29 August 2022
"Kiji-shi", Woodturning Craftsmen of Yamanaka Lacquerware
The origin of Yamanaka lacquerware dates back to about 400 years ago (Azuchi-Momoyama period). A group of "Kiji-shi (woodturners)" who made their living by traveling from mountain to mountain producing wooden tableware settled in Manago, upstream from Yamanaka Onsen (hot spring), and began to turn wood into lacquerware.
Lacquerware is basically made by a "Kiji-shi" who turns the wood and a "Nuri-shi" who applies the lacquer. Yamanaka lacquerware is characterized by its wood, and has excelled at producing bowls with a wipe lacquer finish that brings out the grain of the turned wood.
- Satake Workshop
- Yamanaka Shikki Kogei Workshop
- Photo Gallery
- Yamanaka Lacquerware Collection
Mr. Satake is a “Kiji-shi” who specializes in turning wood. His technique of turning wood that highlights the beauty of the wood grain is the essence of Yamanaka lacquerware. His workshop is located in the scenic countryside near Yamanaka Onsen(hot springs) surrounded by picturesque mountains.
The first thing that caught my eye at the workshop was a high pile of rough molds. Most of them, manufactured by "Arabiki-ya(rough sawyers)", are put through a drying process using specialized drying equipment. However, when artificially dried, more moisture than necessary is released from the wood, so the molds are once placed inside the workshop to adjust the moisture content to an appropriate level. Without this adjustment, the wood may crack or deform.
When the rough molds are in an appropriate state of dryness, they are set on a woodturning lathe and rotated at high speed, and then shaved and shaped with a metal blade called a "Kanna(Wood planer)", sometimes with a delicate pattern on the surface.
Wooden jigs such as wooden molds and metal cutting tools such as "Kanna" used in this process are also manufactured in the workshop. Making these tools is also an essential part of the work of a traditional craftsman.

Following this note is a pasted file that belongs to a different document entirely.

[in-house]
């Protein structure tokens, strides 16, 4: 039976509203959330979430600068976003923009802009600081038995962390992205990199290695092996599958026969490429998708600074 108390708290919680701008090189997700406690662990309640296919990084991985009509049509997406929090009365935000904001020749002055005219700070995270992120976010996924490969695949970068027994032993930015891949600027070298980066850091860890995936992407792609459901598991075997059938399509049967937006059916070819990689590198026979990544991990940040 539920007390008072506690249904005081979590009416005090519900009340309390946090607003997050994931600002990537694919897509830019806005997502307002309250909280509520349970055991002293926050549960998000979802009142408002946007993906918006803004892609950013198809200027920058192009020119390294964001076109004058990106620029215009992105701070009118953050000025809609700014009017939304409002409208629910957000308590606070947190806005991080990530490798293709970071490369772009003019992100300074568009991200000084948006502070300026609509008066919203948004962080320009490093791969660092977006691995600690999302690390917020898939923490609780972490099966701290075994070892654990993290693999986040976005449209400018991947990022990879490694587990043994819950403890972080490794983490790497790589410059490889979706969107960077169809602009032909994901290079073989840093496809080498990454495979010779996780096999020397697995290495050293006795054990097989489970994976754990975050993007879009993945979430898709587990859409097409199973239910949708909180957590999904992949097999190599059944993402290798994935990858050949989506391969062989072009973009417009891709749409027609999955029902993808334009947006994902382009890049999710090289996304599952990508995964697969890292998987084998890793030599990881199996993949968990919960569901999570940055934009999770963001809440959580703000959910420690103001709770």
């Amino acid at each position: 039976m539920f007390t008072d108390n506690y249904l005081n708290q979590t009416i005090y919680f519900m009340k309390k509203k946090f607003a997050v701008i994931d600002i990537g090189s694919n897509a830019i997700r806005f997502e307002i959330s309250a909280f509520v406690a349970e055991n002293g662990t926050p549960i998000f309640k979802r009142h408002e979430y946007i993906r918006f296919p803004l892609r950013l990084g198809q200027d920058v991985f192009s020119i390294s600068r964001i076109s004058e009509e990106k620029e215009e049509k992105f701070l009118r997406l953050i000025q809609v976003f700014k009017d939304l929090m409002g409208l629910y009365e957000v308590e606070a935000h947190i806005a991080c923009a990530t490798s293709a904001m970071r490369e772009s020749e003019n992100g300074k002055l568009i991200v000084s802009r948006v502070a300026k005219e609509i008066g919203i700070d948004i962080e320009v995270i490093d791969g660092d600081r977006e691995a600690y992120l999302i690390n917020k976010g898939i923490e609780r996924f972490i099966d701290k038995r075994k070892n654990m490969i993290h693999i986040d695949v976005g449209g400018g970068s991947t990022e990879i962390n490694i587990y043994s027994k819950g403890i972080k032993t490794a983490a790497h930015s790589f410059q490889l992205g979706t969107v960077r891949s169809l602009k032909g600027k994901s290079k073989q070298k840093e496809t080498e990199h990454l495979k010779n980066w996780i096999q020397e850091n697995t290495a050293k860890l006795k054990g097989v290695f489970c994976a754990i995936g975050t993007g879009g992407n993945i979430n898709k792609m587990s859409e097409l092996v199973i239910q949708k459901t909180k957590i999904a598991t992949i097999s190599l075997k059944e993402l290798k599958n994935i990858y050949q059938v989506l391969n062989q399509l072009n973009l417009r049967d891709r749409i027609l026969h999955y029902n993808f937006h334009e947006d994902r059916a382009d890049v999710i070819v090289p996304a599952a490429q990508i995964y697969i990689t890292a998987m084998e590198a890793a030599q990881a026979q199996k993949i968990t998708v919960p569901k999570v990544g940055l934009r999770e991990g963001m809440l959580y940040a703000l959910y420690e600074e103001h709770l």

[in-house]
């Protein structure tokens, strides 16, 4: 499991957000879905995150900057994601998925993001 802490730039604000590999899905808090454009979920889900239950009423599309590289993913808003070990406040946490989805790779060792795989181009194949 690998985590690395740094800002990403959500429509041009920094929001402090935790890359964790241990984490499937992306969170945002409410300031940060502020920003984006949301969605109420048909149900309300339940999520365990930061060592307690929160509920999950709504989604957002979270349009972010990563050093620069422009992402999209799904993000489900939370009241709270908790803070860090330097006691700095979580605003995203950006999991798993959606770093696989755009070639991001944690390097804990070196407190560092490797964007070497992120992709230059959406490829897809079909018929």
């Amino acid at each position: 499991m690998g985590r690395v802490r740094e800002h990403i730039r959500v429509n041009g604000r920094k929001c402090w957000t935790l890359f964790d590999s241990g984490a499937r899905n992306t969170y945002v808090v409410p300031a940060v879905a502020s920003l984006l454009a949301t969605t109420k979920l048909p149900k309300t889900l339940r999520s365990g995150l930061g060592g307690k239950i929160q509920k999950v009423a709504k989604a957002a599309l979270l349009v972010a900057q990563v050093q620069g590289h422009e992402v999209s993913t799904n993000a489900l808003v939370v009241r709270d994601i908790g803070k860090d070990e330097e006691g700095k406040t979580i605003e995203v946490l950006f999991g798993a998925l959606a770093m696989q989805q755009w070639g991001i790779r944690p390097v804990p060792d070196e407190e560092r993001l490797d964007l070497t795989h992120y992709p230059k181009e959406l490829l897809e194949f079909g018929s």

Since natural wood is used, the grain of each piece of wood is different. And this grain also changes depending on the depth at which the wood is cut. When a beautiful grain appears, the craftsman checks the back and sides of the wood to see what will happen if the grain is cut deeper, and proceeds with the cutting based on his experience and intuition.
Many people feel that the finished product is much lighter than it looks when they hold it in their hands. Yamanaka's skill in creating thin and flexible shapes from hard, vertically-trimmed wood is top class among wood crafts in all regions of Japan.
When he can find the time between projects, Mr. Satake also creates his own works of art. He says that he gets inspiration from various works of art, not only woodwork,but also from art exhibitions and other venues, and uses this inspiration in his own creations. I was able to hold one of his trays that he had made before, and I was surprised at how light it was. I think it was about one-fifth as light as it looked.
It took more than three months to create, as it was carved little by little every day, aiming at the position where the grain of the wood looks the most beautiful. The luster of the wiped lacquer, which had been applied more than 30 times, was very elegant.
Mr. Satake calls himself a movie geek and frequents movie theaters on his days off. He is a very friendly person, but his eye for wood is very sharp, and I could sense his pride and passion for craftsmanship.
Yamanaka Shikki Kogei Workshop
The next workshop we visited was Yamanaka Lacquer Ware Kogei, which specializes in the production of large plates and trays called "Itamono".
Outside of the workshop, there were piles of large boards cut from horizontal wood and hollowed out round pieces of them stored indoors.
When we visited, they were in the process of making Hibiki Yamanaka Lacquerware boxes with dividers, which are very popular at MUSUBI KILN.
The body and lid of the Jubako are not made of plywood laminated together, but blocks of wood like this one, which are carefully cut down to a thickness of about 5 mm(0.2in). The seamless and beautiful grain can only be achieved with this manufacturing method. The cutting alone is done several times and takes a considerable amount of time, so those who have seen this can understand why the product is always in short supply.
Hibiki Yamanaka Lacquerware box with dividers